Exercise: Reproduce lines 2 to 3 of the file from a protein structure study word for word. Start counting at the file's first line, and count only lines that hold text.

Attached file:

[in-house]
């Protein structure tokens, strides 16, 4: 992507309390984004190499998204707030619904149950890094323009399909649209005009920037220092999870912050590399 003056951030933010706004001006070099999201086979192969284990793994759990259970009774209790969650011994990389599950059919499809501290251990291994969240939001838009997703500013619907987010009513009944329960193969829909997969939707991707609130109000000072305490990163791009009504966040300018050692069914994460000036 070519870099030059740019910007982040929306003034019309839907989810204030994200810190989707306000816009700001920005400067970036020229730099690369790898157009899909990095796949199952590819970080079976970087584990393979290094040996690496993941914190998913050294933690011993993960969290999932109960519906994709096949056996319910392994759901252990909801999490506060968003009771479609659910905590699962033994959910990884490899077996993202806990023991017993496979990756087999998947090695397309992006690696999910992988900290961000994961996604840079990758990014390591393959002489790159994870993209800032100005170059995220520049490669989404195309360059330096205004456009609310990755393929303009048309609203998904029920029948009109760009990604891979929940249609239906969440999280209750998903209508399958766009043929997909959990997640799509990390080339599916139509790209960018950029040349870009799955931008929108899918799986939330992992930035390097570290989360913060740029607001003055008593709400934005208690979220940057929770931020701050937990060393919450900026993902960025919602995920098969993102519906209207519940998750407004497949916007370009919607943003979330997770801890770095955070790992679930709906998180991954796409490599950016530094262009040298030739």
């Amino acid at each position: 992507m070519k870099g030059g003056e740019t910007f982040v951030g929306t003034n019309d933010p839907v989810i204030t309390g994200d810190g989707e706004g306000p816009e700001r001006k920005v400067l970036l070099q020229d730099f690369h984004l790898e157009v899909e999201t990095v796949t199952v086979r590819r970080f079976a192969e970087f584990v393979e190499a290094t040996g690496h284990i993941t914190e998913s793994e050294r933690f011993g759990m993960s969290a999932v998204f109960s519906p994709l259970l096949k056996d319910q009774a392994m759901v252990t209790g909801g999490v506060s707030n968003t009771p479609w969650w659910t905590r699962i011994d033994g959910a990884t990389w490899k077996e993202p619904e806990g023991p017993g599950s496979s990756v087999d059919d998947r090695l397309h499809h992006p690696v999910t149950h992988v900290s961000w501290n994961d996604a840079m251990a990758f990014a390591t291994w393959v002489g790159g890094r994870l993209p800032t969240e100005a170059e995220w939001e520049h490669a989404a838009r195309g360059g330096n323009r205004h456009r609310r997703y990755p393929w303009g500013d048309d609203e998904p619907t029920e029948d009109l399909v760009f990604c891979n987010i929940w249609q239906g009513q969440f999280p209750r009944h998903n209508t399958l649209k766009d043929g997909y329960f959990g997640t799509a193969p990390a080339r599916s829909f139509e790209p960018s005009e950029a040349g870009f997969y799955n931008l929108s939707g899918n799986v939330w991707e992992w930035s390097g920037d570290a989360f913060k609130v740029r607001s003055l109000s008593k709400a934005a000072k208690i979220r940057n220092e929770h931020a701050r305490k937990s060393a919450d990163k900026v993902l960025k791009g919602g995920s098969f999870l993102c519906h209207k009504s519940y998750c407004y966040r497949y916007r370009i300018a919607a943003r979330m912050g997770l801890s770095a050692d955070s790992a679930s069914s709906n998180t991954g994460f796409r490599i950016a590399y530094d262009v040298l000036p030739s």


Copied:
């Protein structure tokens, strides 16, 4: 992507309390984004190499998204707030619904149950890094323009399909649209005009920037220092999870912050590399 003056951030933010706004001006070099999201086979192969284990793994759990259970009774209790969650011994990389599950059919499809501290251990291994969240939001838009997703500013619907987010009513009944329960193969829909997969939707991707609130109000000072305490990163791009009504966040300018050692069914994460000036 070519870099030059740019910007982040929306003034019309839907989810204030994200810190989707306000816009700001920005400067970036020229730099690369790898157009899909990095796949199952590819970080079976970087584990393979290094040996690496993941914190998913050294933690011993993960969290999932109960519906994709096949056996319910392994759901252990909801999490506060968003009771479609659910905590699962033994959910990884490899077996993202806990023991017993496979990756087999998947090695397309992006690696999910992988900290961000994961996604840079990758990014390591393959002489790159994870993209800032100005170059995220520049490669989404195309360059330096205004456009609310990755393929303009048309609203998904029920029948009109760009990604891979929940249609239906969440999280209750998903209508399958766009043929997909959990997640799509990390080339599916139509790209960018950029040349870009799955931008929108899918799986939330992992930035390097570290989360913060740029607001003055008593709400934005208690979220940057929770931020701050937990060393919450900026993902960025919602995920098969993102519906209207519940998750407004497949916007370009919607943003979330997770801890770095955070790992679930709906998180991954796409490599950016530094262009040298030739």
């Amino acid at each position: 992507m070519k870099g030059g003056e740019t910007f982040v951030g929306t003034n019309d933010p839907v989810i204030t309390g994200d810190g989707e706004g306000p816009e700001r001006k920005v400067l970036l070099q020229d730099f690369h984004l790898e157009v899909e999201t990095v796949t199952v086979r590819r970080f079976a192969e970087f584990v393979e190499a290094t040996g690496h284990i993941t914190e998913s793994e050294r933690f011993g759990m993960s969290a999932v998204f109960s519906p994709l259970l096949k056996d319910q009774a392994m759901v252990t209790g909801g999490v506060s707030n968003t009771p479609w969650w659910t905590r699962i011994d033994g959910a990884t990389w490899k077996e993202p619904e806990g023991p017993g599950s496979s990756v087999d059919d998947r090695l397309h499809h992006p690696v999910t149950h992988v900290s961000w501290n994961d996604a840079m251990a990758f990014a390591t291994w393959v002489g790159g890094r994870l993209p800032t969240e100005a170059e995220w939001e520049h490669a989404a838009r195309g360059g330096n323009r205004h456009r609310r997703y990755p393929w303009g500013d048309d609203e998904p619907t029920e029948d009109l399909v760009f990604c891979n987010i929940w249609q239906g009513q969440f999280p209750r009944h998903n209508t399958l649209k766009d043929g997909y329960f959990g997640t799509a193969p990390a080339r599916s829909f139509e790209p960018s005009e950029a040349g870009f997969y799955n931008l929108s939707g899918n799986v939330w991707e992992w930035s390097g920037d570290a989360f913060k609130v740029r607001s003055l109000s008593k709400a934005a000072k208690i979220r940057n220092e929770h931020a701050r305490k937990s060393a919450d990163k900026v993902l960025k791009g919602g995920s098969f999870l993102c519906h209207k009504s519940y998750c407004y966040r497949y916007r370009i300018a919607a943003r979330m912050g997770l801890s770095a050692d955070s790992a679930s069914s709906n998180t991954g994460f796409r490599i950016a590399y530094d262009v040298l000036p030739s």